Oplan Cyber Tokhang’s ‘hacking’ device: Psychological warfare

Stacy De Jesus
Oplan Cyber Tokhang’s ‘hacking’ device: Psychological warfare
(UPDATED) Duterte Cyber Warriors ride on the news of the recent Facebook lockouts to 'intrigue' people and create more buzz

MANILA, Philippines (UPDATED) – Two weeks ago, the Duterte Cyber Warriors (DCW) Facebook page released photos of a “mobile offensive tool”, a stingray device that could reportedly monitor Wi-Fi and cellphone traffic within tens of feet to disrupt the communication of people joining the anti-Marcos rally on November 25. 

On November 14, the group announced they were engaging in psychological operations or psy ops. 

Two days after, DCW called on their followers to be “field operatives” and to buy parts of a “mobile offensive tool kit” for an estimated price of P5,000 to build the device

On the same day, they hinted at what they called a “stingray” device.

On November 19, the page released photos of a D-I-Y (do-it-yourself) stingray device that they referred to as the “mobile offensive tool.” 

The post said that all that operatives have to do is to approach a target and then DCW would handle the rest, which supposedly includes getting information from the person and monitoring his or her activities.

It was perceived by many as a threat to their privacy, if not the security of their online accounts.

Sowing intrigue

More than a week had passed since they announced the existence of this so-called device but it still wasn’t creating the buzz they wanted it to make.

In a chat interview, DCW’s main tech guy Salim McDoom (a pseudonym), often referred to as “Master” or “Doctor” by the group, related the story to Rappler. 

McDoom said they monitored the “Cyber Tokhang” conversation online, building a script that automatically searches the term. “We were watching how it would spread.”

The term “Oplan Cyber Tokhang” (OCT) is inspired by the Philippine National Police’s Oplan TokHang, where cops knock on the doors of suspected drug users and dealers. 

“TokHang” is a contraction of the Visayan words “toktok” (knock) and “hangyo” (request). Despite the similarity in names, OCT is neither affiliated nor an online counterpart of the government’s Oplan TokHang. (READ: Oplan Cyber Tokhang on Facebook: ‘Extrajudicial reporting’)

A few days before the November 25 rally, several Facebook users were locked out of their accounts. Speculations surfaced about what caused it, including the possibility of a group intending to hack or take down their accounts. 

Due to a public callout for “social media war” by DCW the week prior to the incident, some people were quick to point fingers at them. DCW saw this as an opportunity. It was “a nice coincidence,” McDoom said.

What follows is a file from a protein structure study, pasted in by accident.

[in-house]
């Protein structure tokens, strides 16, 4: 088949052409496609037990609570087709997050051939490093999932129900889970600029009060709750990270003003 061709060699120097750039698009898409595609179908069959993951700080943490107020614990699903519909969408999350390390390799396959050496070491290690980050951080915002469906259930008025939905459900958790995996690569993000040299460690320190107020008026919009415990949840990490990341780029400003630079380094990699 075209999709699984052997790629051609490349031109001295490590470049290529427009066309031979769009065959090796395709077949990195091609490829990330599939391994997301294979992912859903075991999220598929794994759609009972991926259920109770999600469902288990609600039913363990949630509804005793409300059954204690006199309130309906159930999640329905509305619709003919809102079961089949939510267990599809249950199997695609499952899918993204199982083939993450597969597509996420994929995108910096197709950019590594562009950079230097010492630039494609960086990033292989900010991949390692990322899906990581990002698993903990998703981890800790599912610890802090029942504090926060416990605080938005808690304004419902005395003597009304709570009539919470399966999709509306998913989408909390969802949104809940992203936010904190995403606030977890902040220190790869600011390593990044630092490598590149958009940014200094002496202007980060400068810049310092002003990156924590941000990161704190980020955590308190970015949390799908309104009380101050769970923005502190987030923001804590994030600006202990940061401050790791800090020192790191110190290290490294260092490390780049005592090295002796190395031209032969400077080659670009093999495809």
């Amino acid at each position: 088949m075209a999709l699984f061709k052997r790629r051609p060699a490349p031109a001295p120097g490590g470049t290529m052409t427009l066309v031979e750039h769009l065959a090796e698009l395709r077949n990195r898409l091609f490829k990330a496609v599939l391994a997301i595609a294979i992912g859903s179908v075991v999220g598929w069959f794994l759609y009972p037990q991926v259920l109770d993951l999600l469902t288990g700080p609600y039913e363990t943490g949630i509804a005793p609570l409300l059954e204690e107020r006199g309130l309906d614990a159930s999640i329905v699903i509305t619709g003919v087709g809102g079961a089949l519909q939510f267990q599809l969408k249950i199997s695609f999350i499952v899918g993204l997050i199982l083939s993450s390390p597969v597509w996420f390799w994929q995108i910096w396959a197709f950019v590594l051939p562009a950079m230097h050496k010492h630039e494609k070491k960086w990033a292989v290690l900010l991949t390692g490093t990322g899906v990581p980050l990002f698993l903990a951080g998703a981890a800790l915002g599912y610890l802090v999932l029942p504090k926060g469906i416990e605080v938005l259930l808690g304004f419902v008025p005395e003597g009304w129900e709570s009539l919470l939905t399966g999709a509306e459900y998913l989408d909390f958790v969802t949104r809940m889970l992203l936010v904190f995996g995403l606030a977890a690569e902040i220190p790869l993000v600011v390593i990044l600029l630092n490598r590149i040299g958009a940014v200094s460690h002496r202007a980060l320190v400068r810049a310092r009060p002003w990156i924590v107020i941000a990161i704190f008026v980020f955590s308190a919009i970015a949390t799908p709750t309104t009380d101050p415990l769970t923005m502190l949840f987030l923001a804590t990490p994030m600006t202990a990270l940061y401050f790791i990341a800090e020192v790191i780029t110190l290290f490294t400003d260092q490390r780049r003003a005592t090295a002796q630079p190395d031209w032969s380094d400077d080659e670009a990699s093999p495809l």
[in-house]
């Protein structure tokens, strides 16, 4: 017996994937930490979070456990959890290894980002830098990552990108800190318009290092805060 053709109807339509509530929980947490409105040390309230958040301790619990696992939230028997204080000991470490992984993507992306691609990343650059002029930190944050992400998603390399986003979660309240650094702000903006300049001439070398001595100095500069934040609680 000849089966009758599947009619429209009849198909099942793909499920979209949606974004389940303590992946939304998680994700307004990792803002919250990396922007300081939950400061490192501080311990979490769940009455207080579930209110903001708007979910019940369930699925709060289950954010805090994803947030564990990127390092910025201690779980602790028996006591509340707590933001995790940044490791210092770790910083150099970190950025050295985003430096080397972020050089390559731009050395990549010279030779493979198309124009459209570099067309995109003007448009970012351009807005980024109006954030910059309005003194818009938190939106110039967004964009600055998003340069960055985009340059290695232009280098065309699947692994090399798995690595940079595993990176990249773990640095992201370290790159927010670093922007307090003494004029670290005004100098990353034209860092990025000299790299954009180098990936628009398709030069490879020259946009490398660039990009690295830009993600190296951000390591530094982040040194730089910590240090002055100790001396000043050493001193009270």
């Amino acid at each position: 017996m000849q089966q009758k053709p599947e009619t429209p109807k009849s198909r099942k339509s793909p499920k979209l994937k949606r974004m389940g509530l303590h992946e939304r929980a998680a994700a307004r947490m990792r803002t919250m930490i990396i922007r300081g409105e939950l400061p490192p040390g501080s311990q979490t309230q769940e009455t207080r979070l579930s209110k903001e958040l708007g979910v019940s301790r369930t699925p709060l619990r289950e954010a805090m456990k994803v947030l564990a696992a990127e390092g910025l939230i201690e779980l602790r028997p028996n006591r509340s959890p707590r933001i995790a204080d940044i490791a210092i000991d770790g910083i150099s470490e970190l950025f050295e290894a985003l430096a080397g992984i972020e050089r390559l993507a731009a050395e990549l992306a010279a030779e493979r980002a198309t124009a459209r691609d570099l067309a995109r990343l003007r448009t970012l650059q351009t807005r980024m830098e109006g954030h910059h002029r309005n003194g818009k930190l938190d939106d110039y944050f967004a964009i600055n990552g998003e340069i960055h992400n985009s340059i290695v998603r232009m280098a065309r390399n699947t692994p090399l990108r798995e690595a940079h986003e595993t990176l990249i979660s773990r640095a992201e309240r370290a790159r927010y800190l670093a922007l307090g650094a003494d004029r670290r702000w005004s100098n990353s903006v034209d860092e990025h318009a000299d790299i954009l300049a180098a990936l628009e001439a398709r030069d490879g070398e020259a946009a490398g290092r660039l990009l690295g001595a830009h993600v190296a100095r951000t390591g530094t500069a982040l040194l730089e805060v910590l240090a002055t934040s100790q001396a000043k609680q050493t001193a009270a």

“It wasn’t being discussed in any IT/infosec forums yet” until the news of the Facebook lockouts came about. DCW saw how the term began to spread in the Ateneo community so they decided to ride the wave. 

On their Facebook page, DCW checked into Katipunan Avenue on November 25 – this is where the Ateneo de Manila University is located – and posted this message to “intrigue” the community there. 

McDoom described that post as “cryptic”, adding that they “were careful not to claim responsibility for any hacking.”

That post generated about 25 comments, including: “Cyber terrorism is punishable by law, sirs. You better tread carefully” and “You’ve crossed the line”.

The motive to sow intrigue became successful. 

“The main purpose was to get their attention as quick as possible so they can spread our fabricated story,” he said.

McDoom said their announcement about a hacking “device” was necessary because mass reporting alone would not make such a big impact because anyone can do it. “In reality, no one would post their criminal intent,” he added. 

Facebook echo chamber

In an email to Rappler on November 28, Facebook took responsibility for the lockouts, saying it was caused by a bug in their system that detects when an account is compromised.

But this explanation does not adequately cover other lockouts caused by other users asking Facebook to review accounts and pages that were allegedly violating Facebook community standards, when this was actually not the case. 

McDoom admitted they resorted to “mass reporting”, saying it is “a good exercise” for their community “to vent their frustrations.” 

“We encourage them to report posts inciting sedition, but Facebook still has the authority [to determine] which post goes against their community guidelines,” he added. He also said it is the DCW administrators who identify posts that can be classified as “inciting sedition.”  

On November 30, Leollard Riyoh, a staunch supporter of Philippine President Rodrigo Duterte who also coined the name “Duterte Cyber Warriors”, released a video blaming “anti-Marcos and anti-Duterte” followers for taking down their Facebook group.